NOT A SUITABLE CANDIDATE….I meant to post this back during Sukot. I requested permission from Yated Newspaper to use the story. However there was no reply. All other sources approve with citation.
A bochur (student in yeshivah) once applied to the Chasam Sofer’s yeshiva, asking to be accepted for the winter zeman (term). It was shortly before Sukkos, and the yard was filled with sukkah boards. The bochur was tested, and did very well. The Chasam Sofer watched him leave, and then decided not to accept him.
When asked about his decision, the Chasam Sofer explained, “I watched how the bochur carelessly stepped on the sukkah boards. One may not step on these boards, as they are Tashmishei (used) for the Mitzvah. A bochur who is not careful with the kovod of sukkah does not belong in the yeshiva.”
All things require respect: So much more so is respect central to our relationships:
Tempeh with Tahini
Total servings: 6
1 red bell pepper, deseeded, cut in small pieces
2 onions, chopped
2 Tsp oil
200 g tempeh, cut in small cubes
2 cups vegetable stock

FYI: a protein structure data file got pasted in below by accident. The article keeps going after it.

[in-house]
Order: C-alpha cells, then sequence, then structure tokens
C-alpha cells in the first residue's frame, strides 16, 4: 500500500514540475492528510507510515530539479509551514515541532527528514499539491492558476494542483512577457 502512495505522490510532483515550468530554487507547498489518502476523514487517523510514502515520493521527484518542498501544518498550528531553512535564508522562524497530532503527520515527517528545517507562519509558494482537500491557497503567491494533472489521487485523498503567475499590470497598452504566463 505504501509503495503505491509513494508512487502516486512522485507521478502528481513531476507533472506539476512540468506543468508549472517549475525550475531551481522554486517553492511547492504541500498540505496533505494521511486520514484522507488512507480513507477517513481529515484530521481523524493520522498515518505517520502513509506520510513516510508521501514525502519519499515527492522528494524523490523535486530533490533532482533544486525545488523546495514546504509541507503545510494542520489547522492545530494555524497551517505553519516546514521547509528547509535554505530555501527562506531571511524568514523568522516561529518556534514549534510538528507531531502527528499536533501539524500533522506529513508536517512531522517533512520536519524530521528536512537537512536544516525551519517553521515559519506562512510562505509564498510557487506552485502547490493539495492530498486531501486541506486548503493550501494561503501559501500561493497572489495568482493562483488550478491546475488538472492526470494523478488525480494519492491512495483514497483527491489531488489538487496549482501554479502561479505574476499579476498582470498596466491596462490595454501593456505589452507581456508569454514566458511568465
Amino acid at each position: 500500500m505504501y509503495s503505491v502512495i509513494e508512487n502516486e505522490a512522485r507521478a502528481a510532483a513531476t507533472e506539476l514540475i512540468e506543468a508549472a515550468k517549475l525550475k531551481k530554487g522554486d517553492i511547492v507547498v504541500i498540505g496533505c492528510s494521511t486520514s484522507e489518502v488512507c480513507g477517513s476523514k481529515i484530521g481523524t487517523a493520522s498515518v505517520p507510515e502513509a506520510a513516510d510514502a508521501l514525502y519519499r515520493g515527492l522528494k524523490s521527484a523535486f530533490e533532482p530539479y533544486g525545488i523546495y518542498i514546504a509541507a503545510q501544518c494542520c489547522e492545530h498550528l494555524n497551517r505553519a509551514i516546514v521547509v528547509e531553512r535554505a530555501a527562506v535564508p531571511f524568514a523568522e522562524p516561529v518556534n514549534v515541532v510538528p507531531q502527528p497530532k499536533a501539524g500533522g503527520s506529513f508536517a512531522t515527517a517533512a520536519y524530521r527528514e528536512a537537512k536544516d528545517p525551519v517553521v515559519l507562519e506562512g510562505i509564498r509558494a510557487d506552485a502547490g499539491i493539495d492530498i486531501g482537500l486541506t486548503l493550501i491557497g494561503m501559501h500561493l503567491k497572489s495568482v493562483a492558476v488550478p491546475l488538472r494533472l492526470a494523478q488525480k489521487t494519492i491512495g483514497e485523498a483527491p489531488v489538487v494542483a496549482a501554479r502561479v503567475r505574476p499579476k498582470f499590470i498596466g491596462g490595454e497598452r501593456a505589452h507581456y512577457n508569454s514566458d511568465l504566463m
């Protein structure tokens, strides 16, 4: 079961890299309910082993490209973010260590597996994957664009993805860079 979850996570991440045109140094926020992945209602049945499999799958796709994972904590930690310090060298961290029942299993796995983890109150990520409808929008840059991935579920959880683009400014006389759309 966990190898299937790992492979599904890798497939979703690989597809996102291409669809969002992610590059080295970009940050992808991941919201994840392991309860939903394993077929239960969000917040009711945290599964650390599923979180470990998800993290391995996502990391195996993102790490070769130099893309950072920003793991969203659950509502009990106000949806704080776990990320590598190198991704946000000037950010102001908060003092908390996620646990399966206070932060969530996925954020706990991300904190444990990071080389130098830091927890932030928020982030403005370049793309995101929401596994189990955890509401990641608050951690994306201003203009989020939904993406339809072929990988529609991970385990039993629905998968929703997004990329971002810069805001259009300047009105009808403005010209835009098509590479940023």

2 Tbs white miso
1 tsp soy sauce
1 Tbs vinegar
5 Tbs tahini
1 scallion, chopped
Saute onions and pepper in the oil in a skillet. Add the vegetable stock, miso, and tempeh and simmer for 40 minutes. Remove skillet from heat.
Mix vinegar, soy sauce and tahini (tahini is a paste made from sesame seeds). Add this mixture to the skillet.
Garnish the Tempeh with Tahini with scallions. Serve hot with rice.
Panko & Coconut Crusted Tempeh with Caramelized Onions, Sweet Potato & Kale
I’ve made this dish a couple of times and I love it! It’s definitely comfort food and maybe not for summer but who cares. Tempeh is a fermented soy product loaded with protein. Some people are intimidated by this food because if not prepared properly can be bitter, so steaming is crucial. Many meat eaters assume that being vegan means eating boring foods well not true. In fact I’ve learned no much more about foods since eliminating meat and dairy and finding satisfying alternatives. Even if you are not vegan you will be sure to love this dish – good food is good food, plain and simple.